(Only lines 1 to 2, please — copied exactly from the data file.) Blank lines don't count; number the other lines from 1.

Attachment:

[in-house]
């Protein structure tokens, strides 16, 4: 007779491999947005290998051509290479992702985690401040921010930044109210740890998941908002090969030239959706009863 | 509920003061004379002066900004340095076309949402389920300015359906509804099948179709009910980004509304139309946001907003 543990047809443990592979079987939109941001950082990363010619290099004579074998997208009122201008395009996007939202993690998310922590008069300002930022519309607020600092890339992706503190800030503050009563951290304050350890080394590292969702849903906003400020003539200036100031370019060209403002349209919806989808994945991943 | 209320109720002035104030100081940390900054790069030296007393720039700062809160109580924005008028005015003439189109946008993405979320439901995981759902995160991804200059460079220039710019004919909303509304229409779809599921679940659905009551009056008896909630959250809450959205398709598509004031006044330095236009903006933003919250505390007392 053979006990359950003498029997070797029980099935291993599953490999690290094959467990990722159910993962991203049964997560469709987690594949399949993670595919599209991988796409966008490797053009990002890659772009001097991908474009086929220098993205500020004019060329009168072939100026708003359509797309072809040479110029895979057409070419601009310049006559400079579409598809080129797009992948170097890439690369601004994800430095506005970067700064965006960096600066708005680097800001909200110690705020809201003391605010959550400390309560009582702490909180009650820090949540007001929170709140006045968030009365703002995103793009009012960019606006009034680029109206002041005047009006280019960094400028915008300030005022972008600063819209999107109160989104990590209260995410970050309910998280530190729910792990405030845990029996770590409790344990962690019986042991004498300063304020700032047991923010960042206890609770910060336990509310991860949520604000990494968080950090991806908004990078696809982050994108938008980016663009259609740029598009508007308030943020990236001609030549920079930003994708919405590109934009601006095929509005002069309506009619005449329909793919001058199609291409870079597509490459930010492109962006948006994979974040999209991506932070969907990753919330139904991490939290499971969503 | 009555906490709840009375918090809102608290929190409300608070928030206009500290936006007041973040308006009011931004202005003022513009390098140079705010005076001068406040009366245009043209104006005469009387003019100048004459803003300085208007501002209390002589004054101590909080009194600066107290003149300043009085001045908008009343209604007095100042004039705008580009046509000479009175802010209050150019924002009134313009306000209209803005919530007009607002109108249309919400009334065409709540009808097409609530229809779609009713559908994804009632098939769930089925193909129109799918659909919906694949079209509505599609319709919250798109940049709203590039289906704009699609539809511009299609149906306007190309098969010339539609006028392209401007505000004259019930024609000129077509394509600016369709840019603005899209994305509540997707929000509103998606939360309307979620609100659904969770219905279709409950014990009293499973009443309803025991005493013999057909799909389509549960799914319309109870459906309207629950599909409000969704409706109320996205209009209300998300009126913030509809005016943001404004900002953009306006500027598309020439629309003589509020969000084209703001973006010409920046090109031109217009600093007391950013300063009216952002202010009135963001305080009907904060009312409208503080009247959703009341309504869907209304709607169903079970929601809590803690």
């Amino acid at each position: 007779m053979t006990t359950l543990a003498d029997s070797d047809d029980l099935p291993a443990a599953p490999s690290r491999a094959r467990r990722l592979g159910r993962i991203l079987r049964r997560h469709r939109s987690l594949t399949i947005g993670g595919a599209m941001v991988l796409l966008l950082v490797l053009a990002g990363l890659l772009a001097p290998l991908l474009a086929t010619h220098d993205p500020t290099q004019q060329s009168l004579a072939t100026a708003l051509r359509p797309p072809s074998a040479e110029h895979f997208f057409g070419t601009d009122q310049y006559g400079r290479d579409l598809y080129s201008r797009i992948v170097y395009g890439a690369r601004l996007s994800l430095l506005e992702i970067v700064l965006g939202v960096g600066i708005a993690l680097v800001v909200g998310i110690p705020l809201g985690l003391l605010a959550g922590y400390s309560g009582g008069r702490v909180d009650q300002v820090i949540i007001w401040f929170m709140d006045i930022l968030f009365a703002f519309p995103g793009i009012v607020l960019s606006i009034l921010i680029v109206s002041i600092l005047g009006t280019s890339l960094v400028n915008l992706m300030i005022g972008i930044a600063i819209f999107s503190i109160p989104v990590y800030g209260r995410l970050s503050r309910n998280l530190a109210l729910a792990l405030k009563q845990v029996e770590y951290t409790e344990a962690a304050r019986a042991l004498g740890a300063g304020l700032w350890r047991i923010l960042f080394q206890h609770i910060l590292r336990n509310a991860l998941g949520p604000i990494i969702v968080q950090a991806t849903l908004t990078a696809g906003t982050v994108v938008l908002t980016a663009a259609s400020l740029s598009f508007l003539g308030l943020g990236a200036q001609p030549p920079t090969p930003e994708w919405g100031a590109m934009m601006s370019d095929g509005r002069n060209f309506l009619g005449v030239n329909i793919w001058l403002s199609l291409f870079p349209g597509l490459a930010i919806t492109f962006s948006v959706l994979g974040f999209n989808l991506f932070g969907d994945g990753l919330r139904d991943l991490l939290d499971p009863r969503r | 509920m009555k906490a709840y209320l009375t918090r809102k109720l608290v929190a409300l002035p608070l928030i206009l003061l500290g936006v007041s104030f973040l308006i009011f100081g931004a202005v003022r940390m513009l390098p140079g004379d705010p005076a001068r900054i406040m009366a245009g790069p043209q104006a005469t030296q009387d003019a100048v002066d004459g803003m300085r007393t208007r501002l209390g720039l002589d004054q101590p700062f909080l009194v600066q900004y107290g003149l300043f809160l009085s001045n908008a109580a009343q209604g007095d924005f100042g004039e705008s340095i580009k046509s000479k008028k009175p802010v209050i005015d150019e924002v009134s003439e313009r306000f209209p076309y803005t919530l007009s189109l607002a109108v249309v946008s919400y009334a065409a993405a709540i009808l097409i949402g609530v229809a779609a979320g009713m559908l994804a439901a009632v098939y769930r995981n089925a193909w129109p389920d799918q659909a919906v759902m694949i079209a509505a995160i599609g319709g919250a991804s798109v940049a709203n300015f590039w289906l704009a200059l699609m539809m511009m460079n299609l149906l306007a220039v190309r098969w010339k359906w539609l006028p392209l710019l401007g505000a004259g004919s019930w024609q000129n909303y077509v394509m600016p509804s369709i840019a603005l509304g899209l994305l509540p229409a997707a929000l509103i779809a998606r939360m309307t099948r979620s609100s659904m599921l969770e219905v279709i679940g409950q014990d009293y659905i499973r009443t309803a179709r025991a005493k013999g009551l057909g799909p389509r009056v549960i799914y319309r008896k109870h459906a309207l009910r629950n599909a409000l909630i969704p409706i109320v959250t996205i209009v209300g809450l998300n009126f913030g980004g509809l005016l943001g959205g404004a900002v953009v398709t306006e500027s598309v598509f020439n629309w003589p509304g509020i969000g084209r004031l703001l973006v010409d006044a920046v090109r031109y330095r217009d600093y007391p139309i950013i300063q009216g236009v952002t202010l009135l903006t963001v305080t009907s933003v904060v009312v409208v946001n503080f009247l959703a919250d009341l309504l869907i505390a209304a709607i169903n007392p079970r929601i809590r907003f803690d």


[in-house]
């Protein structure tokens, strides 16, 4: 007779491999947005290998051509290479992702985690401040921010930044109210740890998941908002090969030239959706009863 | 509920003061004379002066900004340095076309949402389920300015359906509804099948179709009910980004509304139309946001907003 543990047809443990592979079987939109941001950082990363010619290099004579074998997208009122201008395009996007939202993690998310922590008069300002930022519309607020600092890339992706503190800030503050009563951290304050350890080394590292969702849903906003400020003539200036100031370019060209403002349209919806989808994945991943 | 209320109720002035104030100081940390900054790069030296007393720039700062809160109580924005008028005015003439189109946008993405979320439901995981759902995160991804200059460079220039710019004919909303509304229409779809599921679940659905009551009056008896909630959250809450959205398709598509004031006044330095236009903006933003919250505390007392 053979006990359950003498029997070797029980099935291993599953490999690290094959467990990722159910993962991203049964997560469709987690594949399949993670595919599209991988796409966008490797053009990002890659772009001097991908474009086929220098993205500020004019060329009168072939100026708003359509797309072809040479110029895979057409070419601009310049006559400079579409598809080129797009992948170097890439690369601004994800430095506005970067700064965006960096600066708005680097800001909200110690705020809201003391605010959550400390309560009582702490909180009650820090949540007001929170709140006045968030009365703002995103793009009012960019606006009034680029109206002041005047009006280019960094400028915008300030005022972008600063819209999107109160989104990590209260995410970050309910998280530190729910792990405030845990029996770590409790344990962690019986042991004498300063304020700032047991923010960042206890609770910060336990509310991860949520604000990494968080950090991806908004990078696809982050994108938008980016663009259609740029598009508007308030943020990236001609030549920079930003994708919405590109934009601006095929509005002069309506009619005449329909793919001058199609291409870079597509490459930010492109962006948006994979974040999209991506932070969907990753919330139904991490939290499971969503 | 009555906490709840009375918090809102608290929190409300608070928030206009500290936006007041973040308006009011931004202005003022513009390098140079705010005076001068406040009366245009043209104006005469009387003019100048004459803003300085208007501002209390002589004054101590909080009194600066107290003149300043009085001045908008009343209604007095100042004039705008580009046509000479009175802010209050150019924002009134313009306000209209803005919530007009607002109108249309919400009334065409709540009808097409609530229809779609009713559908994804009632098939769930089925193909129109799918659909919906694949079209509505599609319709919250798109940049709203590039289906704009699609539809511009299609149906306007190309098969010339539609006028392209401007505000004259019930024609000129077509394509600016369709840019603005899209994305509540997707929000509103998606939360309307979620609100659904969770219905279709409950014990009293499973009443309803025991005493013999057909799909389509549960799914319309109870459906309207629950599909409000969704409706109320996205209009209300998300009126913030509809005016943001404004900002953009306006500027598309020439629309003589509020969000084209703001973006010409920046090109031109217009600093007391950013300063009216952002202010009135963001305080009907904060009312409208503080009247959703009341309504869907209304709607169903079970929601809590803690």